gdc
Breast CancerFDA Approvals, News & UpdatesImmunotherapy

First Immunotherapy Approved for Patients with Advanced or Metastatic Triple-Negative Breast Cancer Expressing PD-L1

In March 2019, the FDA approved Tecentriq (atezolizumab), a PD-L1 inhibitor, in combination with Abraxane (paclitaxel protein-bound), for use in adults with locally advanced or metastatic triple-negative breast cancer whose tumors cannot be removed by surgery and express PD-L1, as identified by an FDA-approved test. This is the first FDA-approved immunotherapy for patients with advanced or metastatic triple-negative breast cancer.
April 2019 Vol 5 No 2
In March 2019, the FDA accelerated the ap­proval of the immunotherapy Tecentriq (atezol­izumab; from Genentech), a PD-L1 inhibitor, for use in combination with Abraxane (paclitaxel protein-bound; from Celgene) in adults with locally advanced or metastatic triple-negative breast cancer whose tumors cannot be removed by surgery (un­resectable) and express PD-L1, as identified by an FDA-approved test.

At the same time, the FDA approved the VENTANA PD-L1 (SP142) Assay, which is a companion diagnostic test used to identify patients with this type of breast cancer who are appropriate candidates for treatment with Tecentriq.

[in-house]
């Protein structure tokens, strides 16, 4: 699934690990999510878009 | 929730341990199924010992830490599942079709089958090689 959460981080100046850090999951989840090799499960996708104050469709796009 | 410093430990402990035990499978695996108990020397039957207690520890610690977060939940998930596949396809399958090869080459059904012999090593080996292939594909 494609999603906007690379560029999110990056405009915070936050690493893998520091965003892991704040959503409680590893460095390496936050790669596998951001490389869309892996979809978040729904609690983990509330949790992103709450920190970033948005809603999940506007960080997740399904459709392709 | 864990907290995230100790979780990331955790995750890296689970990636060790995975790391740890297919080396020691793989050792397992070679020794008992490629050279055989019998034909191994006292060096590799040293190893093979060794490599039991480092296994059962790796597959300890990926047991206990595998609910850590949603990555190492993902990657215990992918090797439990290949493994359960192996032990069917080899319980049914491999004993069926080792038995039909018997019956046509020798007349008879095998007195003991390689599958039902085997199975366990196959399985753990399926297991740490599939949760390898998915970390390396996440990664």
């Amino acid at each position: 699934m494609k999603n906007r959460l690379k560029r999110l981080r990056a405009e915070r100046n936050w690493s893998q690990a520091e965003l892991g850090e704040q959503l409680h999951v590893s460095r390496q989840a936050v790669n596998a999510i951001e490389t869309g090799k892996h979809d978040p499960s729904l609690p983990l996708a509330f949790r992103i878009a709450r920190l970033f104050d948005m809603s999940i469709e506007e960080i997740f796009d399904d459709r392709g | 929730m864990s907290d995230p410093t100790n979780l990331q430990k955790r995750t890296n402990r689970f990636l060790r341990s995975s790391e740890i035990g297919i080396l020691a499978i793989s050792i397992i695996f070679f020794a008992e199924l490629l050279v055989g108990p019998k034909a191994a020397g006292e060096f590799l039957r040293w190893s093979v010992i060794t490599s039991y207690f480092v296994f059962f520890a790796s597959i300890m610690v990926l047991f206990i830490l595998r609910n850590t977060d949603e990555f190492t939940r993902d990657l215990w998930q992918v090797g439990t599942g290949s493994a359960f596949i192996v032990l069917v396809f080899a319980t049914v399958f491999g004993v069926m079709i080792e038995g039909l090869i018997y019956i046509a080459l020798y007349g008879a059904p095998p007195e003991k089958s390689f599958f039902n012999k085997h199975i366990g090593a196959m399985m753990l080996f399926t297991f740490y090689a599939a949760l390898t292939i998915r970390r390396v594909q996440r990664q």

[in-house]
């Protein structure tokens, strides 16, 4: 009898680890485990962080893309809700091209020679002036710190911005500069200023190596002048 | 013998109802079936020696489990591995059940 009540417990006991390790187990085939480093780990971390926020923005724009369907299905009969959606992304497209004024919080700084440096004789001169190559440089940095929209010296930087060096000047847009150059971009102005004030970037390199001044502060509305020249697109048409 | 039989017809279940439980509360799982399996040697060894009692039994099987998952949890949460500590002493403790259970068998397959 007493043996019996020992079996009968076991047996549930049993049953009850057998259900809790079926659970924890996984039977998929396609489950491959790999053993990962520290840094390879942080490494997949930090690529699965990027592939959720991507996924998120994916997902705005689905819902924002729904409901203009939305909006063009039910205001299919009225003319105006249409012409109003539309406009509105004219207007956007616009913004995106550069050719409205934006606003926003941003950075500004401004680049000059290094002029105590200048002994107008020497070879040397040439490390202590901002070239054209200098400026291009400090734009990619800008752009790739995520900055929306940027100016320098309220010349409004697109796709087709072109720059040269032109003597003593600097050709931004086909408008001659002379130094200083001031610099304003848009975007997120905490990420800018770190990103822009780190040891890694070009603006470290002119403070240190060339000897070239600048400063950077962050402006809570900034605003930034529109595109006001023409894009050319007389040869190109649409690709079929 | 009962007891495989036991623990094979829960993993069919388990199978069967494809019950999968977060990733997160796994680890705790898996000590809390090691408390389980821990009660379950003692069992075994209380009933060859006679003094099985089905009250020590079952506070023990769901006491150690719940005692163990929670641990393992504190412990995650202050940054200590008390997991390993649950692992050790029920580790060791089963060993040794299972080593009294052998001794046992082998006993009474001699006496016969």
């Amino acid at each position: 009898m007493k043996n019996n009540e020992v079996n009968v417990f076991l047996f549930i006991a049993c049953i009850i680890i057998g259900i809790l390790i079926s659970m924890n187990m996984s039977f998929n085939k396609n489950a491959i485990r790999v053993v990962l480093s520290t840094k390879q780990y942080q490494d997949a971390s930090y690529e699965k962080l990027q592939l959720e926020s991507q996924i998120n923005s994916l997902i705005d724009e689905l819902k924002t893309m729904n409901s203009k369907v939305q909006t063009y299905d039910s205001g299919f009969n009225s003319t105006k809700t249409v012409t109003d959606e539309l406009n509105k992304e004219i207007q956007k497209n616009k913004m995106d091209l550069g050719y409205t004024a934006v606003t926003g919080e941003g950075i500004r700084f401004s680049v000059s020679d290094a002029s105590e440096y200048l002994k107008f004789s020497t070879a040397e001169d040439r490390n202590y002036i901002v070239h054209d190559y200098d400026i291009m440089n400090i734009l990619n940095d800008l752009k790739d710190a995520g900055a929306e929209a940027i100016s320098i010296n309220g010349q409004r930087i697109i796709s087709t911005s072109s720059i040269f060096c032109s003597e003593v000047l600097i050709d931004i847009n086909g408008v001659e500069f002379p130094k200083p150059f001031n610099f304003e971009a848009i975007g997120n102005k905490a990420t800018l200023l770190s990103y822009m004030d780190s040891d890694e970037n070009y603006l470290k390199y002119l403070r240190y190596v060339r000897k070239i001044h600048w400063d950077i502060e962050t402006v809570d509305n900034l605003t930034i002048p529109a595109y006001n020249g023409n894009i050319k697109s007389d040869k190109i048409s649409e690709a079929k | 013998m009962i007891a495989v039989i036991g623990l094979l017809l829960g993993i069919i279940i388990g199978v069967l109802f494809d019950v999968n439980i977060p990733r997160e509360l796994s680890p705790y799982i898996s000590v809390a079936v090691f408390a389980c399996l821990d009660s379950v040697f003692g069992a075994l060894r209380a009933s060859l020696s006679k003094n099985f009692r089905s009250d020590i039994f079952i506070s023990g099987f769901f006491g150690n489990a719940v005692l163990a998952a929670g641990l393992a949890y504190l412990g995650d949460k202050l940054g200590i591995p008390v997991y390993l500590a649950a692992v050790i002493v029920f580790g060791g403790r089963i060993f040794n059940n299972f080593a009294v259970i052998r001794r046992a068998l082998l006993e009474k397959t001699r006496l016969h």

This approval was based on results of the clinical trial called IMpassion130, an international study that included 902 patients with unresectable, locally advanced or metastatic triple-negative breast cancer who had not received chemotherapy for metastatic disease. The VENTANA PD-L1 (SP142) Assay was used to identify patients whose tumors expressed PD-L1.

In patients whose tumors expressed PD-L1, the average time without cancer progression was 7.4 months for those who received Tecentriq in combination with Abraxane compared with 4.8 months among patients who received placebo plus Abraxane. Overall, 53% of the patients who received Tecentriq plus Abraxane responded to treatment compared with 33% of the patients who received Abraxane plus placebo.

The most common adverse reactions that occurred in 20% or more of patients with the immunotherapy plus chemotherapy combination included hair loss, peripheral neuropathies, fatigue, nausea, diarrhea, anemia, constipation, cough, headache, neutro­penia, vomiting, and reduced appetite. This approval represents the first time that the FDA approved an immune checkpoint inhibitor for the treatment of patients with triple-negative breast cancer.

Recommended For You
Last modified: April 30, 2019

Subscribe to CONQUER: the patient voice® magazine

Receive timely cancer news & updates, patient stories, and more.

Country